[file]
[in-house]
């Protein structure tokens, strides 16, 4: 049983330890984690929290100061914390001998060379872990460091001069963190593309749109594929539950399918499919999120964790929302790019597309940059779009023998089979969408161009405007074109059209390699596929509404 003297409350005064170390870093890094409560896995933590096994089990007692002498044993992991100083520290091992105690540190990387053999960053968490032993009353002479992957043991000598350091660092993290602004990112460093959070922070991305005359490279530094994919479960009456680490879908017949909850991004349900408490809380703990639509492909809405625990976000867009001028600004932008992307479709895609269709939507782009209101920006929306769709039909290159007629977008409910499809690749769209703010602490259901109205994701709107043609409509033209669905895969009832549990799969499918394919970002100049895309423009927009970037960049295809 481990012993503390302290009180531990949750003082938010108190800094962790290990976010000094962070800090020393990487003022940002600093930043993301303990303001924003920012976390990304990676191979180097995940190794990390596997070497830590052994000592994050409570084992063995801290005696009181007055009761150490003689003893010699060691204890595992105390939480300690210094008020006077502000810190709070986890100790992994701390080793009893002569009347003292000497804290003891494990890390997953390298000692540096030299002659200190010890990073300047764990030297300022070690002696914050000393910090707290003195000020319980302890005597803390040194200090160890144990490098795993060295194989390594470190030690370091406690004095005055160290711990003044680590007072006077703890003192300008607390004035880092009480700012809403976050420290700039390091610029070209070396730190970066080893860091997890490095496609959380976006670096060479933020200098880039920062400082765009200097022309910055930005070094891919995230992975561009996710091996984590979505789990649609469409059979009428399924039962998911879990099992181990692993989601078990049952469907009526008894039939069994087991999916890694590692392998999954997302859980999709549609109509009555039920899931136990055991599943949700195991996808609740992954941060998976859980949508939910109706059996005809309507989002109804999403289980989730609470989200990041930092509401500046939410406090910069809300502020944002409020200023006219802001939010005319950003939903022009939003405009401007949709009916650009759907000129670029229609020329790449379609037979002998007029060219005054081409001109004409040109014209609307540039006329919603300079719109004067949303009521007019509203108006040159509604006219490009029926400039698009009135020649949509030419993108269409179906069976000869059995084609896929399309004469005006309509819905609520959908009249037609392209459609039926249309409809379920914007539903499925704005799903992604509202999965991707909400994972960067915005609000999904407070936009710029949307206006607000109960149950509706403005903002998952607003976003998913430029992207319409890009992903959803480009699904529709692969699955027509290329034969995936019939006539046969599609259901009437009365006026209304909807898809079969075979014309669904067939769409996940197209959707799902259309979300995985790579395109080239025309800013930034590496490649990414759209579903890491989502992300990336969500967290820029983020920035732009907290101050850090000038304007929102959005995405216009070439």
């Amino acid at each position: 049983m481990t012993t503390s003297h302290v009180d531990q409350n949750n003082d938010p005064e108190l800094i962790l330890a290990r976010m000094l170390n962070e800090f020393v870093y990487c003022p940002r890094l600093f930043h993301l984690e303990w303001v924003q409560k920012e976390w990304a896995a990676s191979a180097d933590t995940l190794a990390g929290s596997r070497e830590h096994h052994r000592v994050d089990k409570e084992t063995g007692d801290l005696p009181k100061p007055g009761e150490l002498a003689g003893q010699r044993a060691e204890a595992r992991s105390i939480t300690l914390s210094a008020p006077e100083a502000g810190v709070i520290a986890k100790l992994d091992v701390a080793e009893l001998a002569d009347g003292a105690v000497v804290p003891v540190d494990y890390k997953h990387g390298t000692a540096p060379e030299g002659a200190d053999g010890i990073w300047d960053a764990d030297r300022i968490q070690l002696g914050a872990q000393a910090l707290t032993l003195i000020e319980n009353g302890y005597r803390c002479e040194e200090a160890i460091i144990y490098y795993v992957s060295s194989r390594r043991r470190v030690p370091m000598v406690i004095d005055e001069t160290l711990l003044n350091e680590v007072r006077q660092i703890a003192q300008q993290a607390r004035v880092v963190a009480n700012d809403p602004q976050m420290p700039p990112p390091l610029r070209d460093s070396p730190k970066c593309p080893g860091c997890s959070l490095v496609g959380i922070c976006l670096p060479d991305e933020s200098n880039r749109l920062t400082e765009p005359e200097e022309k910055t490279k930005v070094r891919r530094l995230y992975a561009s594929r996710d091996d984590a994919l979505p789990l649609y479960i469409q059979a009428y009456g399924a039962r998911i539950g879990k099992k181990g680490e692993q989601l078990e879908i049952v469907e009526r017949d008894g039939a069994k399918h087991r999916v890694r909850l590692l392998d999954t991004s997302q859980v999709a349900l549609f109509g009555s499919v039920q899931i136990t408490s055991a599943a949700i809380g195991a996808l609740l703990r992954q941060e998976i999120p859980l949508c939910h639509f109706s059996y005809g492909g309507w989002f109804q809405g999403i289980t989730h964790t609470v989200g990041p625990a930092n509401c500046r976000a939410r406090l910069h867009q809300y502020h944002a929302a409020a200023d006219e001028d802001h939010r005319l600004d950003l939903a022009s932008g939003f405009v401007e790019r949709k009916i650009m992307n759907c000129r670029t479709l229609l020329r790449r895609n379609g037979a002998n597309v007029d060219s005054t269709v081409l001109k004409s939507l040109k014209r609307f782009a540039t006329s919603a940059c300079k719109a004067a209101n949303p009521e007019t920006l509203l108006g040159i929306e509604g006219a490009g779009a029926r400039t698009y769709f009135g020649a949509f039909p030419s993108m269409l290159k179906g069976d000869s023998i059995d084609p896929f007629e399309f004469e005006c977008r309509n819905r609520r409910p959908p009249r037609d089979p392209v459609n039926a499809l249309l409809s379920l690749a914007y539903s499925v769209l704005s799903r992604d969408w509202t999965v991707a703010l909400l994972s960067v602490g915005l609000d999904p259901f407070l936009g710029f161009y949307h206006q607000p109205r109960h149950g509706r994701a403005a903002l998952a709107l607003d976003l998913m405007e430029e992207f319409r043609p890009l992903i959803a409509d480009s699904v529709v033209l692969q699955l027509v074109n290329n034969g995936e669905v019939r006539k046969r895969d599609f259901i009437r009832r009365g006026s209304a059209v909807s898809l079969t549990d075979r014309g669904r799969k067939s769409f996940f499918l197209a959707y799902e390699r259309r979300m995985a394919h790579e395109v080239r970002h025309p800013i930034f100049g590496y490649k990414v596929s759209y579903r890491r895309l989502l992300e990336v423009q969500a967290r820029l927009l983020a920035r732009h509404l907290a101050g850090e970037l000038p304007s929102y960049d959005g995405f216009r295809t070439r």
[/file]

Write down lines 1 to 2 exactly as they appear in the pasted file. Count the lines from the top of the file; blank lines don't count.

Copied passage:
[in-house]
């Protein structure tokens, strides 16, 4: 049983330890984690929290100061914390001998060379872990460091001069963190593309749109594929539950399918499919999120964790929302790019597309940059779009023998089979969408161009405007074109059209390699596929509404 003297409350005064170390870093890094409560896995933590096994089990007692002498044993992991100083520290091992105690540190990387053999960053968490032993009353002479992957043991000598350091660092993290602004990112460093959070922070991305005359490279530094994919479960009456680490879908017949909850991004349900408490809380703990639509492909809405625990976000867009001028600004932008992307479709895609269709939507782009209101920006929306769709039909290159007629977008409910499809690749769209703010602490259901109205994701709107043609409509033209669905895969009832549990799969499918394919970002100049895309423009927009970037960049295809 481990012993503390302290009180531990949750003082938010108190800094962790290990976010000094962070800090020393990487003022940002600093930043993301303990303001924003920012976390990304990676191979180097995940190794990390596997070497830590052994000592994050409570084992063995801290005696009181007055009761150490003689003893010699060691204890595992105390939480300690210094008020006077502000810190709070986890100790992994701390080793009893002569009347003292000497804290003891494990890390997953390298000692540096030299002659200190010890990073300047764990030297300022070690002696914050000393910090707290003195000020319980302890005597803390040194200090160890144990490098795993060295194989390594470190030690370091406690004095005055160290711990003044680590007072006077703890003192300008607390004035880092009480700012809403976050420290700039390091610029070209070396730190970066080893860091997890490095496609959380976006670096060479933020200098880039920062400082765009200097022309910055930005070094891919995230992975561009996710091996984590979505789990649609469409059979009428399924039962998911879990099992181990692993989601078990049952469907009526008894039939069994087991999916890694590692392998999954997302859980999709549609109509009555039920899931136990055991599943949700195991996808609740992954941060998976859980949508939910109706059996005809309507989002109804999403289980989730609470989200990041930092509401500046939410406090910069809300502020944002409020200023006219802001939010005319950003939903022009939003405009401007949709009916650009759907000129670029229609020329790449379609037979002998007029060219005054081409001109004409040109014209609307540039006329919603300079719109004067949303009521007019509203108006040159509604006219490009029926400039698009009135020649949509030419993108269409179906069976000869059995084609896929399309004469005006309509819905609520959908009249037609392209459609039926249309409809379920914007539903499925704005799903992604509202999965991707909400994972960067915005609000999904407070936009710029949307206006607000109960149950509706403005903002998952607003976003998913430029992207319409890009992903959803480009699904529709692969699955027509290329034969995936019939006539046969599609259901009437009365006026209304909807898809079969075979014309669904067939769409996940197209959707799902259309979300995985790579395109080239025309800013930034590496490649990414759209579903890491989502992300990336969500967290820029983020920035732009907290101050850090000038304007929102959005995405216009070439």